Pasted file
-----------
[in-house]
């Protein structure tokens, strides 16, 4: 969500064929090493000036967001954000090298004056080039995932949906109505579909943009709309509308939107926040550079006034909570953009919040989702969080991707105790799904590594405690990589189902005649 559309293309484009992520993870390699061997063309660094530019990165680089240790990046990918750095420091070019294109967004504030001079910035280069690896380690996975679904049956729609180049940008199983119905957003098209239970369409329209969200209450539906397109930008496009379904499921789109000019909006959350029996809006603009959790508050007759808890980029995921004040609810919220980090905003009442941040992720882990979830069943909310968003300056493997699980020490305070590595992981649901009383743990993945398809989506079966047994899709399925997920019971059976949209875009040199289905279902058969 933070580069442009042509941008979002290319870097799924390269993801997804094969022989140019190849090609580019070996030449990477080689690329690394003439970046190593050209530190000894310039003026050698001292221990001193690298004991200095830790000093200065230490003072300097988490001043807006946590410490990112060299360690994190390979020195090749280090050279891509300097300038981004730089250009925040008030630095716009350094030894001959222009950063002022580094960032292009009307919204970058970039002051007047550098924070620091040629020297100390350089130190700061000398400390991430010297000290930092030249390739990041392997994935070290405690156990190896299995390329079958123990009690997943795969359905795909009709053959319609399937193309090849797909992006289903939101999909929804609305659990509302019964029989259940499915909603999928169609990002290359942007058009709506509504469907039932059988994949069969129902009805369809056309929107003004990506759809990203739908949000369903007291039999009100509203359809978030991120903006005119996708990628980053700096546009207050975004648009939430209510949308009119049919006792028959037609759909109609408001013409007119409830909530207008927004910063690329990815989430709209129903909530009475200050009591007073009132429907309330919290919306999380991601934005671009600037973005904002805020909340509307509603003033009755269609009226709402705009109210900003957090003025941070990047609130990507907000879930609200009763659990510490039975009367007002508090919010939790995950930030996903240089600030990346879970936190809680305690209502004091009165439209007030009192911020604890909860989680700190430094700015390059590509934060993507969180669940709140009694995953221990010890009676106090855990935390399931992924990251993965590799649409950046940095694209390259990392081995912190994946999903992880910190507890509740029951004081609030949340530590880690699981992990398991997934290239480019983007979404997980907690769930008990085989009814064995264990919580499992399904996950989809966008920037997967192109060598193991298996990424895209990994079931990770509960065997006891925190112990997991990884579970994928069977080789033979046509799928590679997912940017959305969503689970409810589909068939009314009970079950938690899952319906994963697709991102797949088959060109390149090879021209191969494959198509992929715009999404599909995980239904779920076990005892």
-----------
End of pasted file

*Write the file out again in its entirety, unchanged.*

[in-house]
């Protein structure tokens, strides 16, 4: 969500064929090493000036967001954000090298004056080039995932949906109505579909943009709309509308939107926040550079006034909570953009919040989702969080991707105790799904590594405690990589189902005649 559309293309484009992520993870390699061997063309660094530019990165680089240790990046990918750095420091070019294109967004504030001079910035280069690896380690996975679904049956729609180049940008199983119905957003098209239970369409329209969200209450539906397109930008496009379904499921789109000019909006959350029996809006603009959790508050007759808890980029995921004040609810919220980090905003009442941040992720882990979830069943909310968003300056493997699980020490305070590595992981649901009383743990993945398809989506079966047994899709399925997920019971059976949209875009040199289905279902058969 933070580069442009042509941008979002290319870097799924390269993801997804094969022989140019190849090609580019070996030449990477080689690329690394003439970046190593050209530190000894310039003026050698001292221990001193690298004991200095830790000093200065230490003072300097988490001043807006946590410490990112060299360690994190390979020195090749280090050279891509300097300038981004730089250009925040008030630095716009350094030894001959222009950063002022580094960032292009009307919204970058970039002051007047550098924070620091040629020297100390350089130190700061000398400390991430010297000290930092030249390739990041392997994935070290405690156990190896299995390329079958123990009690997943795969359905795909009709053959319609399937193309090849797909992006289903939101999909929804609305659990509302019964029989259940499915909603999928169609990002290359942007058009709506509504469907039932059988994949069969129902009805369809056309929107003004990506759809990203739908949000369903007291039999009100509203359809978030991120903006005119996708990628980053700096546009207050975004648009939430209510949308009119049919006792028959037609759909109609408001013409007119409830909530207008927004910063690329990815989430709209129903909530009475200050009591007073009132429907309330919290919306999380991601934005671009600037973005904002805020909340509307509603003033009755269609009226709402705009109210900003957090003025941070990047609130990507907000879930609200009763659990510490039975009367007002508090919010939790995950930030996903240089600030990346879970936190809680305690209502004091009165439209007030009192911020604890909860989680700190430094700015390059590509934060993507969180669940709140009694995953221990010890009676106090855990935390399931992924990251993965590799649409950046940095694209390259990392081995912190994946999903992880910190507890509740029951004081609030949340530590880690699981992990398991997934290239480019983007979404997980907690769930008990085989009814064995264990919580499992399904996950989809966008920037997967192109060598193991298996990424895209990994079931990770509960065997006891925190112990997991990884579970994928069977080789033979046509799928590679997912940017959305969503689970409810589909068939009314009970079950938690899952319906994963697709991102797949088959060109390149090879021209191969494959198509992929715009999404599909995980239904779920076990005892």